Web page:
Saturday, February 13, 2010

I wonder What Else I Can't Do Without Written Permission

The above actually is the monument over which I got so excited, and about which I later saw an exhibit at the museum. Hurray! Now I can do research on ideological monuments and their meanings! (And given the ideological clout of this statue, and the amount it’s been parodied, you can understand why I’ve been thinking about Schroedinger’s Cat.)

Because the monument actually was restored (something I honestly never expected to happen) and because the sculptor, Vera Ignat’evna Mukhina, was a superstar in a well-known-to-be chauvinist society (there were children’s books about her!) I’ve included her in the Totentanz research even though she’s not really an architect.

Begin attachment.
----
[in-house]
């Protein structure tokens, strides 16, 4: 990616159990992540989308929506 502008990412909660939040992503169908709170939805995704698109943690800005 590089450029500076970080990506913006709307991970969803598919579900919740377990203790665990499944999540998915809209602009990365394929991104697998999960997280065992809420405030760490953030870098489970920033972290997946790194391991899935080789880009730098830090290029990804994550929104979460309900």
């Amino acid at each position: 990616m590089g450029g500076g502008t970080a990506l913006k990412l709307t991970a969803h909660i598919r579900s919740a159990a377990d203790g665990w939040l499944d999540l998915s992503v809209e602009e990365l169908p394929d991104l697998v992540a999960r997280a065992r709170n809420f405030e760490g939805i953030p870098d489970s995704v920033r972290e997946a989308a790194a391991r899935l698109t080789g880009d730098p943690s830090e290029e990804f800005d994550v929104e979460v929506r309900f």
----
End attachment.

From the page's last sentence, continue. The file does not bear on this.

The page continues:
Well. I’ve been trying to include her in the research. I was up at the state arts and literature archives, where I’ve been getting some good work done ever since Phoenix helped me figure it out, and I asked for the catalogue on Mukhina. I skim through it, I choose some entries that look like promising starting points, and bring my order form back to the main desk. The archivist looks at my form and says: “Oh, Mukhina. I’m sorry, I would have told you if I noticed which catalogue you were using – the Mukhina archive is closed without specific written permission from her son.”

He gave me the son’s address and I’ll have…someone…either the Totentanz office, or the architectural institute, write me a letter of introduction and plea (with lots of stamps and seals attached). First I sent an email to Prof F to see if it isn’t unheard of to ask for polnoe razreshenie [complete access] to the archive – otherwise I need to go back and list out every single document I want to look at. Maybe I can do that without going back: I’ll just write, “Document 1, Document 2, Document 3...”

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